\NEW YORK (GenomeWeb) – Researchers have uncovered additional variants in the MC1R gene, as well as eight variants in other genes, that contribute to an individual's chances of having red hair.
Red hair had previously been linked to coding variations within the MC1R gene, which encodes a G-protein-coupled receptor that is expressed on the surface of skin and hair melanocytes. However, these MC1R variants are only partially penetrant, suggesting a role for other genetic factors in determining red hair.
A University of Oxford-led team conducted a genome-wide analysis of hair color using data from about 350,000 individuals in the UK Biobank, more than 15,700 of whom have red hair. As they reported yesterday in Nature Communications, the researchers uncovered additional MC1R variants as well as other gene variants that contribute to red hair, which all together account for about 90 percent of the SNP heritability. The researchers also linked more than 200 variants to blond hair, and suggested that there's a continuum from black to brown to blond hair based on which of those 200 variants a person has.
"We are very pleased that this work has unraveled most of the genetic variation contributing to differences in hair color among people," co-author Albert Tenesa from the University of Edinburgh said in a statement.
The genome-wide association study compared people with red hair to those with black or brown hair from the UK Biobank. This UK Biobank cohort included 343,234 participants of white British ethnicity who answered a question about their natural hair color.
As expected, the strongest association was near the MC1R gene on chromosome 16. Through stepwise conditional association testing, they identify 31 additional signals in this region, 10 of which they could directly attribute to amino acid changes, nonsense, or frameshift mutations in the MC1R coding region. These include two missense mutations that were not linked to red hair before.
Outside the MC1R region, the researchers uncovered eight additional associations that reached genome-wide significance with red hair. These include a variant near POMC, one in RALY, another in HERC2, and one in TSPAN10. POMC encodes α-MSH — an MC1R agonist — while RALY is located near ASIP, which encodes the inverse agonist of MC1R, the researchers said. They also noted epistatic interactions between MC1R alleles and other loci, including in the ASIP and HERC2/OCA3 regions.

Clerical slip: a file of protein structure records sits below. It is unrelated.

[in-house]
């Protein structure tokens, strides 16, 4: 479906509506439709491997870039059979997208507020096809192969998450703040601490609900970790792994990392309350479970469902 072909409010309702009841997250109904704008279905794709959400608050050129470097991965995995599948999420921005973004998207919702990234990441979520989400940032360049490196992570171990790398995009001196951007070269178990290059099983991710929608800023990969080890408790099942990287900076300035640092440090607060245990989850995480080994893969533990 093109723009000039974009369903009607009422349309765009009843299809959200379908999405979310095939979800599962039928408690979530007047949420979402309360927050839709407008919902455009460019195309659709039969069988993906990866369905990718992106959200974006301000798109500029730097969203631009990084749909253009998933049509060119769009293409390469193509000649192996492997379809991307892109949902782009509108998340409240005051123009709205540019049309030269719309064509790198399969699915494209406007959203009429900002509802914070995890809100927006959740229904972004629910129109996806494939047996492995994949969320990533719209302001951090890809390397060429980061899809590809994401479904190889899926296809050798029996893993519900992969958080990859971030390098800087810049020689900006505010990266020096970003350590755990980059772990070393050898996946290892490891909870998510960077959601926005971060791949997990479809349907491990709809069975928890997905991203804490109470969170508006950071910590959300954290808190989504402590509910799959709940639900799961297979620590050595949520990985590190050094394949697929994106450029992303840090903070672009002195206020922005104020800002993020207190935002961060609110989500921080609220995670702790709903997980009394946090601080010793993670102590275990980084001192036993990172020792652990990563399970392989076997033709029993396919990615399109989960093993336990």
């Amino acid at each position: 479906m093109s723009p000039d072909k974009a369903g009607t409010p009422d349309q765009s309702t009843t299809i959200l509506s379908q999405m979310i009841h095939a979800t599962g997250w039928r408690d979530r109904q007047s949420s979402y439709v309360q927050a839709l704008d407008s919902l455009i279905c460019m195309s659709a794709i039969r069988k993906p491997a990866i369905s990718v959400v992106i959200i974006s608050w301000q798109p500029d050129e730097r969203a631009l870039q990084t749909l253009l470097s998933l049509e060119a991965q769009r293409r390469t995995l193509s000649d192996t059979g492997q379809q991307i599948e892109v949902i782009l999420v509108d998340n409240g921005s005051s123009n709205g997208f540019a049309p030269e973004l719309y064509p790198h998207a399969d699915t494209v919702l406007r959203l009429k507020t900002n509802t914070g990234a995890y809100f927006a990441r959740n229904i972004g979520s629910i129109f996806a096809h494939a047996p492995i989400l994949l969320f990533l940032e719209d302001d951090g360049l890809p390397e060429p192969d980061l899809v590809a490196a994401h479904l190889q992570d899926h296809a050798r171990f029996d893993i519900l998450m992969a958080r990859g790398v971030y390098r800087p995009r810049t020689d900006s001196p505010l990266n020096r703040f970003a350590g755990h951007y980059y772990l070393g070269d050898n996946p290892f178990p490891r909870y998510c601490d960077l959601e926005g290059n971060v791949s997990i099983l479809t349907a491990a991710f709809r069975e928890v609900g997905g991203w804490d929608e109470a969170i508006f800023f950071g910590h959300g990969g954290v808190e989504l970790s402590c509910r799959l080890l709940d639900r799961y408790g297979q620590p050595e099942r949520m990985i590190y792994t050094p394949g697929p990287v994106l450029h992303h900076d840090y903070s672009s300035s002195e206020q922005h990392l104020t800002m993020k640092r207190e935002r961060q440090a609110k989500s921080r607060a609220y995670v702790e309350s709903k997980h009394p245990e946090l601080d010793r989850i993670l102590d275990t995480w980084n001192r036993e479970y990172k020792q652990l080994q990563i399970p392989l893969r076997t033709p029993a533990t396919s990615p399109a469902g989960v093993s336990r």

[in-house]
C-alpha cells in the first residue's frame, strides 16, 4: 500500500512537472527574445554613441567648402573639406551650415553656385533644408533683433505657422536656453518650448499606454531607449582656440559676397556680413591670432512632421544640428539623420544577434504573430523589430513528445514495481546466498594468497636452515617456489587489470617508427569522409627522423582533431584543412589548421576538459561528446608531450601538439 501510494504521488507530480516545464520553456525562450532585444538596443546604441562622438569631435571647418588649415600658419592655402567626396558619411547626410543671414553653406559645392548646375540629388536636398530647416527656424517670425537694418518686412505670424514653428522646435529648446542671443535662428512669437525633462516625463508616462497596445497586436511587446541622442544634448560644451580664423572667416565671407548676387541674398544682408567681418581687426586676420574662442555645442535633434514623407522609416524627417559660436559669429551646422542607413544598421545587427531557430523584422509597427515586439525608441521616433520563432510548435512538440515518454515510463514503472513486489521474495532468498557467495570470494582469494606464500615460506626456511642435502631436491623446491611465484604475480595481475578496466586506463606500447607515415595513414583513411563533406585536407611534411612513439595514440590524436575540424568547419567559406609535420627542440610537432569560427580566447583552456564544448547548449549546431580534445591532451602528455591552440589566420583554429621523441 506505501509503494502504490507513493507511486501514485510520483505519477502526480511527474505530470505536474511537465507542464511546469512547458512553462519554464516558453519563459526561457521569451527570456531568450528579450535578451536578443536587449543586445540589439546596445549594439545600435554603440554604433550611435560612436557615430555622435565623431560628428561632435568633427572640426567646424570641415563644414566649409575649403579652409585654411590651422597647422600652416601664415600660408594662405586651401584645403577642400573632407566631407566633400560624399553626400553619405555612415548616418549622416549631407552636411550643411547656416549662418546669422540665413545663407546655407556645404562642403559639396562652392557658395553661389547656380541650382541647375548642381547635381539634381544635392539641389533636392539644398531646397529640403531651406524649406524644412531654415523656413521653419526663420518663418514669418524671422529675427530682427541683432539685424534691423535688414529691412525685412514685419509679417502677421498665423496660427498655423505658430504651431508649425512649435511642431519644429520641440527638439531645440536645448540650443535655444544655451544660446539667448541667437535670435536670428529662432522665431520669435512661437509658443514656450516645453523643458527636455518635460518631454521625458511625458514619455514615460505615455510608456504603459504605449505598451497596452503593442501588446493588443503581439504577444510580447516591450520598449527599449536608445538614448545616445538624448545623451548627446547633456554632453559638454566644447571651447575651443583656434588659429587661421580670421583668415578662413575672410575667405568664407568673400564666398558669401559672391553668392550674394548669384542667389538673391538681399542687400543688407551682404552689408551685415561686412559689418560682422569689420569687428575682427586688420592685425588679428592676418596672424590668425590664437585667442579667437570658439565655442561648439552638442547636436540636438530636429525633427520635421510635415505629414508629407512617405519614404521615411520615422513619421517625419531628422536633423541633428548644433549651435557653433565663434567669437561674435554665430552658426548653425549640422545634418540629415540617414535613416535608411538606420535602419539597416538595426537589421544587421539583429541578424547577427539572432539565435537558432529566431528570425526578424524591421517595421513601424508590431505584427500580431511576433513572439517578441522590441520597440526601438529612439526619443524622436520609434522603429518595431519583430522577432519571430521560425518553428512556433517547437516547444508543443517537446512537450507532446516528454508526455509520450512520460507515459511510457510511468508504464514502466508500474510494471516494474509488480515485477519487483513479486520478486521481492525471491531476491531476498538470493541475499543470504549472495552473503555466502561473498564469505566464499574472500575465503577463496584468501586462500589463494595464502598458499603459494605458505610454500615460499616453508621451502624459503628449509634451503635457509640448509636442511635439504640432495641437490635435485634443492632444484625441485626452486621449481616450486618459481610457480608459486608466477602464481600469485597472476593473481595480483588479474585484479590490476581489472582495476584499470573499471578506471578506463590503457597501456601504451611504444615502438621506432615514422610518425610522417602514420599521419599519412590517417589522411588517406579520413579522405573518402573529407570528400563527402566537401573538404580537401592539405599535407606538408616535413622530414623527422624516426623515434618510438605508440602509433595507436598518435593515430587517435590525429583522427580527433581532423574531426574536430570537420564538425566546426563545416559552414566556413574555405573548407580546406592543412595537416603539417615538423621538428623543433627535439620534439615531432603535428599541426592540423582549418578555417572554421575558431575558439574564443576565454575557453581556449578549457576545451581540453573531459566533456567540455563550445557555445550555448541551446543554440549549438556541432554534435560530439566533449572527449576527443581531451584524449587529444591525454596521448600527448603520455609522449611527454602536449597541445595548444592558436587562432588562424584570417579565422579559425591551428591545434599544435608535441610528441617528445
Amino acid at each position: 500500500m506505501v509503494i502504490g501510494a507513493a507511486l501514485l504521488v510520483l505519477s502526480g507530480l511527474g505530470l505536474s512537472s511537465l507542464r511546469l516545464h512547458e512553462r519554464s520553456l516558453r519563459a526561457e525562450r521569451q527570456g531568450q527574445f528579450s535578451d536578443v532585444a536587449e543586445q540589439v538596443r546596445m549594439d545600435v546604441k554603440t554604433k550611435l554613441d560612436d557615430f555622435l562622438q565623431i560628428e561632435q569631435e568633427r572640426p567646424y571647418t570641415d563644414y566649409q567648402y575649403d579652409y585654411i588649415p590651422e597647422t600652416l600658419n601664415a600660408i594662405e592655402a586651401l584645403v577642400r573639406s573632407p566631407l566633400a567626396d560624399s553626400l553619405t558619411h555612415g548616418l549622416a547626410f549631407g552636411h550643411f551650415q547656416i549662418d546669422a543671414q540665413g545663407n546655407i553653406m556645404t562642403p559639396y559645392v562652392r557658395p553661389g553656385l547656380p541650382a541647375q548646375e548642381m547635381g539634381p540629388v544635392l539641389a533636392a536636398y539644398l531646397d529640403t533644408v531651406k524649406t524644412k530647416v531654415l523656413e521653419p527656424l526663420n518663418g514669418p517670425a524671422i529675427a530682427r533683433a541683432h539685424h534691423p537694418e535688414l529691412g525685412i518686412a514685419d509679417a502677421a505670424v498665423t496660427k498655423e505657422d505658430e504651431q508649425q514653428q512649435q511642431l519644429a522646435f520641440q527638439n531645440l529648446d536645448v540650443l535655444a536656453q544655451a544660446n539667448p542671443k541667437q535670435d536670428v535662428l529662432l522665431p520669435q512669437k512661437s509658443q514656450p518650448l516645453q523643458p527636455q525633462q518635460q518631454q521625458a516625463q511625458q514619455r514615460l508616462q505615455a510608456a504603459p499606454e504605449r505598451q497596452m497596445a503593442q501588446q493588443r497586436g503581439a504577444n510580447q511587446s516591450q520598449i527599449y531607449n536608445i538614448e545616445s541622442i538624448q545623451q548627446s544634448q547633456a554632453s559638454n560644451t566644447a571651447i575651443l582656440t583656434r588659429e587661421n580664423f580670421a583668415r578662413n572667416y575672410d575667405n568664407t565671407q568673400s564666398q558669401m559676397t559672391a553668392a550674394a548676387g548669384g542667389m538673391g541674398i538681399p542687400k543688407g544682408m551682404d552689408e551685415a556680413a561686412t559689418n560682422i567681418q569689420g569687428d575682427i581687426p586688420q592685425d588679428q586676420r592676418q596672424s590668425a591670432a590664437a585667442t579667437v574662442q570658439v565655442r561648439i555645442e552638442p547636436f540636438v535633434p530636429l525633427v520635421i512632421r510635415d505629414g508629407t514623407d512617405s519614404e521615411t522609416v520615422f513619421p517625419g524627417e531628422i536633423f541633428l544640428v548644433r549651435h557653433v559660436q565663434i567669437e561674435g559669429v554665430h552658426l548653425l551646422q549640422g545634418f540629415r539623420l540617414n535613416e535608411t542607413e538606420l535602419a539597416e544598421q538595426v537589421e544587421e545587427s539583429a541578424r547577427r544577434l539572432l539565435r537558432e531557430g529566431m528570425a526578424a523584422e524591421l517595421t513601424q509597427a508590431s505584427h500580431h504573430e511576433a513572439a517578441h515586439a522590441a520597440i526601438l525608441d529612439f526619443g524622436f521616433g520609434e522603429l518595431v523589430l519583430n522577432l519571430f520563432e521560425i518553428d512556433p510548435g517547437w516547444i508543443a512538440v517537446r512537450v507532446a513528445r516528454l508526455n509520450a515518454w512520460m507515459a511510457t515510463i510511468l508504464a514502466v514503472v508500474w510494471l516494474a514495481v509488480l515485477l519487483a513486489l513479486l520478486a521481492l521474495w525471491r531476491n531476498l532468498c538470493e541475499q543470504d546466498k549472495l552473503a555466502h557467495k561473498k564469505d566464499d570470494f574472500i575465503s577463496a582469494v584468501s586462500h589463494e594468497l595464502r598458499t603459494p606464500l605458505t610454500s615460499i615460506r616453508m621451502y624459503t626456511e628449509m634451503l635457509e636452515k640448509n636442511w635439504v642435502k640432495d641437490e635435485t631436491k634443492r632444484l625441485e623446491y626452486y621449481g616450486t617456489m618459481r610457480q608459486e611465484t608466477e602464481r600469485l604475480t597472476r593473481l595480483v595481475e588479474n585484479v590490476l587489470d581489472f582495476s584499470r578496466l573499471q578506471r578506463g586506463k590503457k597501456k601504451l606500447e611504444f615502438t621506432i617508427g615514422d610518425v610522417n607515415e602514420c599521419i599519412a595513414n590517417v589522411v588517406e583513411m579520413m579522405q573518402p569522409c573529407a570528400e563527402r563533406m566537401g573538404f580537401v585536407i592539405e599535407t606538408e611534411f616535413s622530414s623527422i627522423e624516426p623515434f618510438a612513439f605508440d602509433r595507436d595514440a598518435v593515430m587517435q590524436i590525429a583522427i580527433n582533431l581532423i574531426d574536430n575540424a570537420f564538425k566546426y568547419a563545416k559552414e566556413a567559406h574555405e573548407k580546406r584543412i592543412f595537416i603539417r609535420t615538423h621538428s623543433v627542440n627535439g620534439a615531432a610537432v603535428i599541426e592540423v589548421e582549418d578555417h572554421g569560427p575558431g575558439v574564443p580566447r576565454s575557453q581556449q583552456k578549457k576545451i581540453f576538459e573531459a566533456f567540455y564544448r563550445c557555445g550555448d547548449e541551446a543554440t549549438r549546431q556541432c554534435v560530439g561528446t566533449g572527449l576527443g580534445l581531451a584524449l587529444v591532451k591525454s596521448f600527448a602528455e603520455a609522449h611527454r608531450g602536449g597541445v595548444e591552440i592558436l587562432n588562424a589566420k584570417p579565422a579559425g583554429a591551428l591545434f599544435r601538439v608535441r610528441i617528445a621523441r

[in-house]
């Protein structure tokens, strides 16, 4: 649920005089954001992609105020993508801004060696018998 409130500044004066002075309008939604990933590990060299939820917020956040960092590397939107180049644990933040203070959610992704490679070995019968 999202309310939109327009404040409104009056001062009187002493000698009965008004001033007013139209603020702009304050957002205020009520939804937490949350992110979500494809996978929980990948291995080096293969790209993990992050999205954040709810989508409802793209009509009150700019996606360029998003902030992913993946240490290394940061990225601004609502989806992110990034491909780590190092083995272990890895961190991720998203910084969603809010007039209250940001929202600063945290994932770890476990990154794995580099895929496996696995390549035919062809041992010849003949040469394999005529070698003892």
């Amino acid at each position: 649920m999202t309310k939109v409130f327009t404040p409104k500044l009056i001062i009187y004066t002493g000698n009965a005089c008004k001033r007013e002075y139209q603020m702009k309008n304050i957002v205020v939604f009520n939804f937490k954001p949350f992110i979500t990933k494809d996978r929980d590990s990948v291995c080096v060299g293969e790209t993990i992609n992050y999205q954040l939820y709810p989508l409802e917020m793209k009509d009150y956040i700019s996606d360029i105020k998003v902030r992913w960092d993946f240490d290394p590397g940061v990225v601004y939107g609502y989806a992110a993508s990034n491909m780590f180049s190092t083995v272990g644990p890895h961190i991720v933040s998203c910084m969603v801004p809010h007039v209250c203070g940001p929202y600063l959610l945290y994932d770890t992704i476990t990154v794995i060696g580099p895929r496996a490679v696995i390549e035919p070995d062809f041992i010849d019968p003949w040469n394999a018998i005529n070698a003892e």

Meanwhile, the researchers performed a GWAS comparing blond hair to a combined group of individuals with brown and black hair and found more than 200 variants associated with blond hair, including pigmentation-linked variants affecting SLC24A2, TYR, and MC1R. Although 93 percent of people with red hair harbor two MC1R variants, only 15 percent of people with two MC1R variants have red hair, the researchers noted, adding that most people with two MC1R variants have light brown or blond hair, the researchers said.
They likewise conducted a GWAS of brown versus black hair and found 56 variants, 28 of which overlapped with blond hair-linked variants with the same direction of effect.
The researchers developed a polygenic phenotype score for hair color using the variants that reached genome-wide significance in their analysis of blond versus brown and black hair color. The results showed that self-reported hair color appeared to fall along a linear continuum from black to dark brown to light brown to blond hair, a finding the team confirmed in two other groups of individuals.
In addition, the investigators estimated that the loci they identified explain about 90 percent of the SNP heritability of red hair. Similarly, for blond hair and brown hair, the loci they identified account for 73 percent and 47 percent of SNP heritability, respectively.